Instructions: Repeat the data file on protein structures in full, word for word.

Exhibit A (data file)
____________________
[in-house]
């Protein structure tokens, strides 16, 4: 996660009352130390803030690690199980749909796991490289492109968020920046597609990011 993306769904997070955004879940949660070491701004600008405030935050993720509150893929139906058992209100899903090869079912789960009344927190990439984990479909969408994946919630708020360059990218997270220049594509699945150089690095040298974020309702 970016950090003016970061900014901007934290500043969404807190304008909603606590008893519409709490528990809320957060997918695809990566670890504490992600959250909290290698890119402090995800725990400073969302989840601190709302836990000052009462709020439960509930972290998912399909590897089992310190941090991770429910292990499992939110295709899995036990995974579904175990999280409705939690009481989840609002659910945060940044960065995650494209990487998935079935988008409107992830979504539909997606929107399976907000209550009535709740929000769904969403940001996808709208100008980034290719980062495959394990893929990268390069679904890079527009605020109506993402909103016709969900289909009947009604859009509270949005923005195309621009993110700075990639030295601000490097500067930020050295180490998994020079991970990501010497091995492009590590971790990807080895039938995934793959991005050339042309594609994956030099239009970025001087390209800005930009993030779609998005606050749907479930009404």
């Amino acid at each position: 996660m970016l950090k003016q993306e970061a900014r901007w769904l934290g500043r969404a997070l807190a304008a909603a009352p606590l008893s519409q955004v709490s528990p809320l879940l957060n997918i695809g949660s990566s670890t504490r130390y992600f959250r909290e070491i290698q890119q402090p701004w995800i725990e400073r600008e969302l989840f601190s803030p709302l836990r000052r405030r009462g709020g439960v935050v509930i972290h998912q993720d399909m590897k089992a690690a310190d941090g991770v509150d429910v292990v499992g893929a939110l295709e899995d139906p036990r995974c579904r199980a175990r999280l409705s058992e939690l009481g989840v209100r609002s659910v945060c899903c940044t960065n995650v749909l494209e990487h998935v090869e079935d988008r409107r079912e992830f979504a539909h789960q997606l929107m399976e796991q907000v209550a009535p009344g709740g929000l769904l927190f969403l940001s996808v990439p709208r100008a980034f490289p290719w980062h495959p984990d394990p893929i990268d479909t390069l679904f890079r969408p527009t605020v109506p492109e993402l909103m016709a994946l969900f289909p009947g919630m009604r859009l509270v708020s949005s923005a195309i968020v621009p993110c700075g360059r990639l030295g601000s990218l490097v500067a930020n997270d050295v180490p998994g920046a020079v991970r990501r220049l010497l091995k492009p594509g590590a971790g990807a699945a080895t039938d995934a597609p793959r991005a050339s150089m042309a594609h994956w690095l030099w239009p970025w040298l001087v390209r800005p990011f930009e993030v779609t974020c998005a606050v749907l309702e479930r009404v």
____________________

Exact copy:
[in-house]
């Protein structure tokens, strides 16, 4: 996660009352130390803030690690199980749909796991490289492109968020920046597609990011 993306769904997070955004879940949660070491701004600008405030935050993720509150893929139906058992209100899903090869079912789960009344927190990439984990479909969408994946919630708020360059990218997270220049594509699945150089690095040298974020309702 970016950090003016970061900014901007934290500043969404807190304008909603606590008893519409709490528990809320957060997918695809990566670890504490992600959250909290290698890119402090995800725990400073969302989840601190709302836990000052009462709020439960509930972290998912399909590897089992310190941090991770429910292990499992939110295709899995036990995974579904175990999280409705939690009481989840609002659910945060940044960065995650494209990487998935079935988008409107992830979504539909997606929107399976907000209550009535709740929000769904969403940001996808709208100008980034290719980062495959394990893929990268390069679904890079527009605020109506993402909103016709969900289909009947009604859009509270949005923005195309621009993110700075990639030295601000490097500067930020050295180490998994020079991970990501010497091995492009590590971790990807080895039938995934793959991005050339042309594609994956030099239009970025001087390209800005930009993030779609998005606050749907479930009404």
């Amino acid at each position: 996660m970016l950090k003016q993306e970061a900014r901007w769904l934290g500043r969404a997070l807190a304008a909603a009352p606590l008893s519409q955004v709490s528990p809320l879940l957060n997918i695809g949660s990566s670890t504490r130390y992600f959250r909290e070491i290698q890119q402090p701004w995800i725990e400073r600008e969302l989840f601190s803030p709302l836990r000052r405030r009462g709020g439960v935050v509930i972290h998912q993720d399909m590897k089992a690690a310190d941090g991770v509150d429910v292990v499992g893929a939110l295709e899995d139906p036990r995974c579904r199980a175990r999280l409705s058992e939690l009481g989840v209100r609002s659910v945060c899903c940044t960065n995650v749909l494209e990487h998935v090869e079935d988008r409107r079912e992830f979504a539909h789960q997606l929107m399976e796991q907000v209550a009535p009344g709740g929000l769904l927190f969403l940001s996808v990439p709208r100008a980034f490289p290719w980062h495959p984990d394990p893929i990268d479909t390069l679904f890079r969408p527009t605020v109506p492109e993402l909103m016709a994946l969900f289909p009947g919630m009604r859009l509270v708020s949005s923005a195309i968020v621009p993110c700075g360059r990639l030295g601000s990218l490097v500067a930020n997270d050295v180490p998994g920046a020079v991970r990501r220049l010497l091995k492009p594509g590590a971790g990807a699945a080895t039938d995934a597609p793959r991005a050339s150089m042309a594609h994956w690095l030099w239009p970025w040298l001087v390209r800005p990011f930009e993030v779609t974020c998005a606050v749907l309702e479930r009404v």